E- El Camino Real
Between 1683 and Between 1683 and 1834, Jesuit and Franciscan missionaries established a series of religious outposts. Given the lack of standardized road signs at the time, it was decided to place distinctive bells along the route, hung on supports in the form of a high shepherd's crook, also described as "a Franciscan walking stick."
Tradition has it that the padres sprinkled mustard seeds along the trail to mark the windings of the trail's northward progress with bright yellow flowers, creating a golden trail stretching from San-Diego to Sonoma. The Camino Real provided a vital interconnecting land route between the Spanish missions of Alta-California.
The State highway that skirted the ocean for most part of our road trip was curiously dotted with iron bells that read ‘El Camino Real’.
One could not miss them. Even when cruising at a 100 miles an hour along the vineyards, the open green fields and mountains of California. These tall iron poles that slanted into a Bell intrigued us.
We decided to stop by the next El Camino Real sign post and check it out. A little fresh air and time for a stretch break would do us some good while vetting our curiousity.
The 600 mile ( 965 kilometer) road connects the 21 Spanish missions in California from just above the San Francisco bay and ends somewhere at the southern tip of San Diego.
The Modern ‘El Camino Real’ is one of the first State Highways in California. In earlier Spanish colonial times, any road under the direct jurisdiction of the Spanish crown and its viceroys was considered to be a camino real.
Our trip started at the tip of the north of Sanfrancisco Bay. The Golden gate Bridge was where the missionaries were stopped and that is where the El Camino Real ended.
We were driving on the opposite end of the original ‘El Camino real’ trail. The 600 mile trail started from San diego up until the San Francisco Bay.
The modern day El Camino real passes through state highways and freeways along the ocean and the mountain alike, dotted by small towns and cities.
Our next stop was at Palo Alto where we stopped by the see the Computer history museum and also caught up on Lunch. The Computer history Museum established in 1996, is home to the world’s largest collection of artifacts related to the history of computing. Heavily sponsored by the Bay area giants of the information technology industry it does strive to maintain its neutrality as a computing history museum..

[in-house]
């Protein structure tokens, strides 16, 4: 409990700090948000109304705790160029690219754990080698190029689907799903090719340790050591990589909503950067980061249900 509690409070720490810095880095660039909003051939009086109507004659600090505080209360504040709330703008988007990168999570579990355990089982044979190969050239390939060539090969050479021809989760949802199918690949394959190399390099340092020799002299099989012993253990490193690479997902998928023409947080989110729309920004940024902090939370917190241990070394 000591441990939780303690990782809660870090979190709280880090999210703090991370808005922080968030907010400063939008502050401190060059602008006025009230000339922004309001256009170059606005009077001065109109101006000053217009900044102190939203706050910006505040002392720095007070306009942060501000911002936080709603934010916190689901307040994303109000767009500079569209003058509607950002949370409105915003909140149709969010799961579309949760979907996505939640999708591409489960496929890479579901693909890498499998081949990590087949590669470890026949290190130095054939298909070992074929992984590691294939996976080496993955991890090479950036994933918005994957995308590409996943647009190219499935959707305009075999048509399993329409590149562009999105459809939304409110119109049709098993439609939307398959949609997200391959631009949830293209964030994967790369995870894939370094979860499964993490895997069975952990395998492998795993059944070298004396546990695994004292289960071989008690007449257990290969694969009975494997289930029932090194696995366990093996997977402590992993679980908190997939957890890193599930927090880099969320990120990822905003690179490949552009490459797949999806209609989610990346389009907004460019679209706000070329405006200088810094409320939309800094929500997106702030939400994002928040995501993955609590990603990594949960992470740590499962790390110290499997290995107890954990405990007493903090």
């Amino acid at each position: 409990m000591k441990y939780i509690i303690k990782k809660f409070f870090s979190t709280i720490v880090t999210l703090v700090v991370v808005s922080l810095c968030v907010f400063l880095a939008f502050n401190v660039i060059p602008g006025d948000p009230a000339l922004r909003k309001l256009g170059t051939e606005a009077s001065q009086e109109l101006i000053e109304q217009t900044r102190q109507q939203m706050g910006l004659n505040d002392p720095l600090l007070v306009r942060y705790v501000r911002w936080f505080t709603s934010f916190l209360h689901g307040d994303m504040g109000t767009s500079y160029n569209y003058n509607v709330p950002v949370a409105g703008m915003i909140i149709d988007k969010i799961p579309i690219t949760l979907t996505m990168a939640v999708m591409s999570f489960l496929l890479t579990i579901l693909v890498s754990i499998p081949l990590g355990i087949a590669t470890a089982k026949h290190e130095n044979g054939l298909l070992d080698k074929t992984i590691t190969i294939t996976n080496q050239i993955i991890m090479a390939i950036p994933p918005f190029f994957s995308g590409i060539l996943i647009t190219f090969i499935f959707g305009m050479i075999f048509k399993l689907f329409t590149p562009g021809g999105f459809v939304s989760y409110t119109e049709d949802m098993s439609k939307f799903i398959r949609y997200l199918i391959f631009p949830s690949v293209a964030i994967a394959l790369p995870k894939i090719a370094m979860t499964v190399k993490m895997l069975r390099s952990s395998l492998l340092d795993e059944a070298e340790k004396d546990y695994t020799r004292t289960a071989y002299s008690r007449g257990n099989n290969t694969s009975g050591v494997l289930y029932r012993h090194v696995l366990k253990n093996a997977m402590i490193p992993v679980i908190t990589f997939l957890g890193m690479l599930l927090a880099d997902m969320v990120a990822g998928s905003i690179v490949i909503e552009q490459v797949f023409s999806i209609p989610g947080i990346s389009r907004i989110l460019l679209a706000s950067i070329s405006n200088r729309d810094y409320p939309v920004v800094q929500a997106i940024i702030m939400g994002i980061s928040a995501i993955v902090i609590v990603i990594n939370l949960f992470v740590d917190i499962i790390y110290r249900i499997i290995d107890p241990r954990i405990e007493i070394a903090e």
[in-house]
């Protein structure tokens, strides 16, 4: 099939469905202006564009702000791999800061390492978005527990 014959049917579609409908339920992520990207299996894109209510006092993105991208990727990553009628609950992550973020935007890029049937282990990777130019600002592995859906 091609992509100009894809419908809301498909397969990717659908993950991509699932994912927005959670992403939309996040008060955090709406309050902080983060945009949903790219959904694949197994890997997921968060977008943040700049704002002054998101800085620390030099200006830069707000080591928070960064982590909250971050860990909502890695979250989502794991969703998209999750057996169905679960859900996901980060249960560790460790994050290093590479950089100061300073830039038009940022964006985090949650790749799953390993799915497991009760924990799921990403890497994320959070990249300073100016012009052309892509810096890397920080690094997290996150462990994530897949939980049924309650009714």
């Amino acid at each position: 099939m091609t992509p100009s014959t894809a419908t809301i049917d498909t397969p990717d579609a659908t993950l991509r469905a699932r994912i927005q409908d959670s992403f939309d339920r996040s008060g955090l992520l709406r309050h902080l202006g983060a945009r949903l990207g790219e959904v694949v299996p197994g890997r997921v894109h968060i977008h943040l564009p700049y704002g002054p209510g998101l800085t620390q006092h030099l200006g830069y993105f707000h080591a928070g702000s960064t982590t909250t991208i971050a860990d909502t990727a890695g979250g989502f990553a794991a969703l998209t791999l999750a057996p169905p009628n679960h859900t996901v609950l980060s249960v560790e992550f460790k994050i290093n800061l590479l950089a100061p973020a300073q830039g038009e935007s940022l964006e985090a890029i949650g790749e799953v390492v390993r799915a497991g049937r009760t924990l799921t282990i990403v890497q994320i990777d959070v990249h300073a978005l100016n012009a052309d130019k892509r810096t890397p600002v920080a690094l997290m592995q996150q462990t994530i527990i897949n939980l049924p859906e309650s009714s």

Even if you are not a Geek or a history nerd, the place amazes you with the carefully preserved original Babbage engine , the Turing machine and the punch card operating IBM machines of the bygone era.
Here is where I was first introduced to the English Mathematician Ada lovelace, daughter of the poet Lord Byron. As a woman , living in a regressive Victorian era she managed to break all the boundaries and prove her mettle in the world of mathematics and computing albeit a little late in life since like many women before and after her, she was consumed by the duties of marriage and motherhood in the prime years of her life.
Ada is arguably ‘the first programmer’ and therefore should ideally be bestowed a ‘cult’ status for the millions of them who followed her trail over the course of the next century or so.
After a Pizza lunch at the museum Café we drove along to the NASA research park .
This research center in Silicon Valley is a shared use R&D and education campus for industry, academia non-profits and the government.
It meant we could relive our childhood dreams of becoming Astronauts along with the other children who really aspired to be one.
We had booked ourselves into a motel off the beaten track in a seaside town that was a few miles off Palo Alto for the night. It was a very educative day of our pilgrimage.
The Silicon Valley ‘s corporate tech houses were on our agenda for the next day. It was a tour that had been conceived, planned and detailed out using google maps.
It was the core of our pilgrimage and the excitement about the day ahead of us was unbearable.
Stay tuned for
F - Facebooks, Googles, Intels and the Mentals